James T. Kirk is the captain and arguably mythic hero of the starship Enterprise in the American science fiction TV program Star Trek: The Original Series.

Kirk in a strange dimension in the episode, The Tholian Web

After the show’s early demise in 1969 and before its resurrection on film in 1979, William Shatner, the Canadian-born actor portraying Kirk, found employment in various film and TV spots, including supermarket ads for a Canadian supermarket chain.

Since then, Star Trek and its various spin-offs have taken on the status of a global mythology. It has also become a lucrative franchise. Among other things, Captain James Tiberius Kirk embodies the supremacy of human free will over various tyrants and their oppressive demands for slavish obedience.

Kirk was always the ladies man and the original series seems sexist from a contemporary standpoint. But creator Gene Roddenberry did make efforts to overcome this pitfall in the pilot, which included a woman first officer (Majel Barrett) beside the original captain, Captain Christopher Pike (played by Jeffrey Hunter).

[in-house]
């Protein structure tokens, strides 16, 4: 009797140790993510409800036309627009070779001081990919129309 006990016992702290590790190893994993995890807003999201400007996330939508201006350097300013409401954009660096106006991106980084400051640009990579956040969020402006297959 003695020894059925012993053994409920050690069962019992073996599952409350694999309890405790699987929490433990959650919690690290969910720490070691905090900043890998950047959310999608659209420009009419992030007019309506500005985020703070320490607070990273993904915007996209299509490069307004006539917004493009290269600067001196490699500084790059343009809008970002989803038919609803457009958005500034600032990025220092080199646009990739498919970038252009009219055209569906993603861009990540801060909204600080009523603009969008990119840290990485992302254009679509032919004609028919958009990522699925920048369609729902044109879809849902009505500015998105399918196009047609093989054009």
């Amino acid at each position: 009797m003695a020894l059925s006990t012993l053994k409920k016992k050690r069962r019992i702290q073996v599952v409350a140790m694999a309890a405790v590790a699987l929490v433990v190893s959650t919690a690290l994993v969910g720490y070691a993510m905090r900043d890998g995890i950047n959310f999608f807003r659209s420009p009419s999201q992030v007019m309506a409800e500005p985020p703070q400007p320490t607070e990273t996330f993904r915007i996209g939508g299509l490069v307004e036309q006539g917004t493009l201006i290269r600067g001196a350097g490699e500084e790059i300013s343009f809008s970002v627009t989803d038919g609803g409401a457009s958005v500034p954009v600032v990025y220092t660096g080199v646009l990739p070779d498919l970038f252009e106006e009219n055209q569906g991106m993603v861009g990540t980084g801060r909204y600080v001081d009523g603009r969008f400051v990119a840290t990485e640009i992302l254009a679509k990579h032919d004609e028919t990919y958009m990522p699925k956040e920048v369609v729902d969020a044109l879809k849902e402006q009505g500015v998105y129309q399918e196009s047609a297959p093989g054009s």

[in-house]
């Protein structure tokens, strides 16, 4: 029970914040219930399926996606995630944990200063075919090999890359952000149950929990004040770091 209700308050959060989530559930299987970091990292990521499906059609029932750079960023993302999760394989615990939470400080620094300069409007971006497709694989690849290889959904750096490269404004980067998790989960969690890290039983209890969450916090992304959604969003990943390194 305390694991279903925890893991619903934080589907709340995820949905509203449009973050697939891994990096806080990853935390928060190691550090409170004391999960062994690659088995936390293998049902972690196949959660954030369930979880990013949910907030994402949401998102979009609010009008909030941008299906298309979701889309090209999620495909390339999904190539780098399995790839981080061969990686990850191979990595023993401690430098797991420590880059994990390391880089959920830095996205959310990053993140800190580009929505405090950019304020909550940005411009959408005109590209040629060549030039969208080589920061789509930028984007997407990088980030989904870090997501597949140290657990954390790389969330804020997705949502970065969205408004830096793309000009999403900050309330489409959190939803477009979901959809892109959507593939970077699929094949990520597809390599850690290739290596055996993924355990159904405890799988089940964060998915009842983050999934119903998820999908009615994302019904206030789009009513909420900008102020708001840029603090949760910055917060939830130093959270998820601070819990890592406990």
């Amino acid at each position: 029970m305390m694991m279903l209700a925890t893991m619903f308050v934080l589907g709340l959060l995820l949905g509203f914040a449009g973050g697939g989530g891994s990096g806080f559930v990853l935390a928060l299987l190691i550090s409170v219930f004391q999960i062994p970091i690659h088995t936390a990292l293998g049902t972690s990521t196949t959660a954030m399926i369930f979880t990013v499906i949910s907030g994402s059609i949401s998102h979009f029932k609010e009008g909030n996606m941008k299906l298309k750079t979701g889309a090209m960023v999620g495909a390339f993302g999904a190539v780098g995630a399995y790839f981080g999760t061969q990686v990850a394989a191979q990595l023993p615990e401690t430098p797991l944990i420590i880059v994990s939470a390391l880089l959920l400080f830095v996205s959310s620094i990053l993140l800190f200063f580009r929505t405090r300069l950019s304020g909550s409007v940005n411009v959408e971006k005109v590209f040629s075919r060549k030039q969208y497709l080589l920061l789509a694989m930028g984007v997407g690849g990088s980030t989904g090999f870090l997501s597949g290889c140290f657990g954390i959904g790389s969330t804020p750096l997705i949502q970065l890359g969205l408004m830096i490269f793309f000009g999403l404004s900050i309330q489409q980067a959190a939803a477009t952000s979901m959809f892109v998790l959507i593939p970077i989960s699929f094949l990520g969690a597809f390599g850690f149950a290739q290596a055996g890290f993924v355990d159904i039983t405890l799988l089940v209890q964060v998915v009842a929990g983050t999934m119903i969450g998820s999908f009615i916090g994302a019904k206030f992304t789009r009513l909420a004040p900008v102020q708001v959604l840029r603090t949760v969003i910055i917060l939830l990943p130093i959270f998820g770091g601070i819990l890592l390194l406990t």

Vina (left), Pike (center) and Number One (right)

After watching the pilot, network brass were not convinced and made some changes. They brought in Shatner to play Kirk because Jeffrey Hunter didn’t want to film another pilot for the Pike character. They also moved to a less significant female presence on the set. Majel Barrett now played the character of Nurse Chapel instead of Number One to (the departed) Captain Pike.

More recently, Shatner played a befuddled lawyer in the TV program, Boston Legal (2004-2008). He coauthored and acted in the less commercially successful but innovative TV series, Tek War (1994-1996). And he starred in the 1980’s TV program T. J. Hooker.

While many actors quietly disappear in their golden years, Shatner remains in the spotlight. He is still doing ads – some funny, some hokey – and spoke at the 2010 Olympics closing ceremonies. He is also the host of the Discovery Channel television series Weird or What? and can be seen on his own show, “Shatner’s Raw Nerve” on BIO.

His continued success might come from his not taking himself too seriously, and from the same charisma that landed him the role as Kirk back in the 60s.

Last I checked Shatner can be found on Twitter, disseminating entertainment biz wisdom, cracking jokes, announcing his appearances, and promoting merch.

Chris Pine plays a convincing younger Kirk in film

Related » Sargon, Spock, Star Trek: Enterprise